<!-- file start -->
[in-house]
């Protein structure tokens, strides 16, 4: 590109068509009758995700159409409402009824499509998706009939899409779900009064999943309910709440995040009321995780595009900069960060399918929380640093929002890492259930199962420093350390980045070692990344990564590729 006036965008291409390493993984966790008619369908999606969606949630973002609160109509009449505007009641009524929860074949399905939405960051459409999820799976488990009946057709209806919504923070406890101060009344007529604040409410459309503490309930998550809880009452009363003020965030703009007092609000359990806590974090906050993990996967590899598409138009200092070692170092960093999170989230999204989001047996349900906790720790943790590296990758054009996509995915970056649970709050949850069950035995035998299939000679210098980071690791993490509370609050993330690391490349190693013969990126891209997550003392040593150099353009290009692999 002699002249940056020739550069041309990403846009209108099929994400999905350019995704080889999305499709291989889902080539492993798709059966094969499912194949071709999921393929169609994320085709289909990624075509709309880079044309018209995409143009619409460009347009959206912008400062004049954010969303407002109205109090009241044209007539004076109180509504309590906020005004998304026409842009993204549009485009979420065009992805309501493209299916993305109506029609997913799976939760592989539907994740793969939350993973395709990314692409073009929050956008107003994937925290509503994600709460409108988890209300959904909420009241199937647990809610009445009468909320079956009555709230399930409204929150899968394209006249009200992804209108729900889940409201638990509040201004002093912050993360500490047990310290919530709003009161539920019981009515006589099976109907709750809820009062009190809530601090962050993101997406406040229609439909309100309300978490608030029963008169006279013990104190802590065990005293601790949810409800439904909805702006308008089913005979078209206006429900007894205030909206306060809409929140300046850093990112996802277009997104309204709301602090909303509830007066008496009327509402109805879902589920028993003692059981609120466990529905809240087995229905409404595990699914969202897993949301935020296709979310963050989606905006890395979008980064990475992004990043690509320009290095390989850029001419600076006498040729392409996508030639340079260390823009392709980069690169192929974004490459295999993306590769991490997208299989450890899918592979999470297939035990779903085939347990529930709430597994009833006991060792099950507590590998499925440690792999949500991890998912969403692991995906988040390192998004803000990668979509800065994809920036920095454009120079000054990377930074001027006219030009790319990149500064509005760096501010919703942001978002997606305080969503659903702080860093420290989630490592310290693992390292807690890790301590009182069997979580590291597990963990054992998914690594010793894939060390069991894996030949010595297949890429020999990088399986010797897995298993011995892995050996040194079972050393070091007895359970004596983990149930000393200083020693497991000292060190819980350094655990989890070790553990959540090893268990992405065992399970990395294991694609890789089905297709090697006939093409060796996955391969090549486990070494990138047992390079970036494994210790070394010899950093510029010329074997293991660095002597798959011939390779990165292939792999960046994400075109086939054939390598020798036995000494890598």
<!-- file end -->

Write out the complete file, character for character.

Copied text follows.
[in-house]
């Protein structure tokens, strides 16, 4: 590109068509009758995700159409409402009824499509998706009939899409779900009064999943309910709440995040009321995780595009900069960060399918929380640093929002890492259930199962420093350390980045070692990344990564590729 006036965008291409390493993984966790008619369908999606969606949630973002609160109509009449505007009641009524929860074949399905939405960051459409999820799976488990009946057709209806919504923070406890101060009344007529604040409410459309503490309930998550809880009452009363003020965030703009007092609000359990806590974090906050993990996967590899598409138009200092070692170092960093999170989230999204989001047996349900906790720790943790590296990758054009996509995915970056649970709050949850069950035995035998299939000679210098980071690791993490509370609050993330690391490349190693013969990126891209997550003392040593150099353009290009692999 002699002249940056020739550069041309990403846009209108099929994400999905350019995704080889999305499709291989889902080539492993798709059966094969499912194949071709999921393929169609994320085709289909990624075509709309880079044309018209995409143009619409460009347009959206912008400062004049954010969303407002109205109090009241044209007539004076109180509504309590906020005004998304026409842009993204549009485009979420065009992805309501493209299916993305109506029609997913799976939760592989539907994740793969939350993973395709990314692409073009929050956008107003994937925290509503994600709460409108988890209300959904909420009241199937647990809610009445009468909320079956009555709230399930409204929150899968394209006249009200992804209108729900889940409201638990509040201004002093912050993360500490047990310290919530709003009161539920019981009515006589099976109907709750809820009062009190809530601090962050993101997406406040229609439909309100309300978490608030029963008169006279013990104190802590065990005293601790949810409800439904909805702006308008089913005979078209206006429900007894205030909206306060809409929140300046850093990112996802277009997104309204709301602090909303509830007066008496009327509402109805879902589920028993003692059981609120466990529905809240087995229905409404595990699914969202897993949301935020296709979310963050989606905006890395979008980064990475992004990043690509320009290095390989850029001419600076006498040729392409996508030639340079260390823009392709980069690169192929974004490459295999993306590769991490997208299989450890899918592979999470297939035990779903085939347990529930709430597994009833006991060792099950507590590998499925440690792999949500991890998912969403692991995906988040390192998004803000990668979509800065994809920036920095454009120079000054990377930074001027006219030009790319990149500064509005760096501010919703942001978002997606305080969503659903702080860093420290989630490592310290693992390292807690890790301590009182069997979580590291597990963990054992998914690594010793894939060390069991894996030949010595297949890429020999990088399986010797897995298993011995892995050996040194079972050393070091007895359970004596983990149930000393200083020693497991000292060190819980350094655990989890070790553990959540090893268990992405065992399970990395294991694609890789089905297709090697006939093409060796996955391969090549486990070494990138047992390079970036494994210790070394010899950093510029010329074997293991660095002597798959011939390779990165292939792999960046994400075109086939054939390598020798036995000494890598």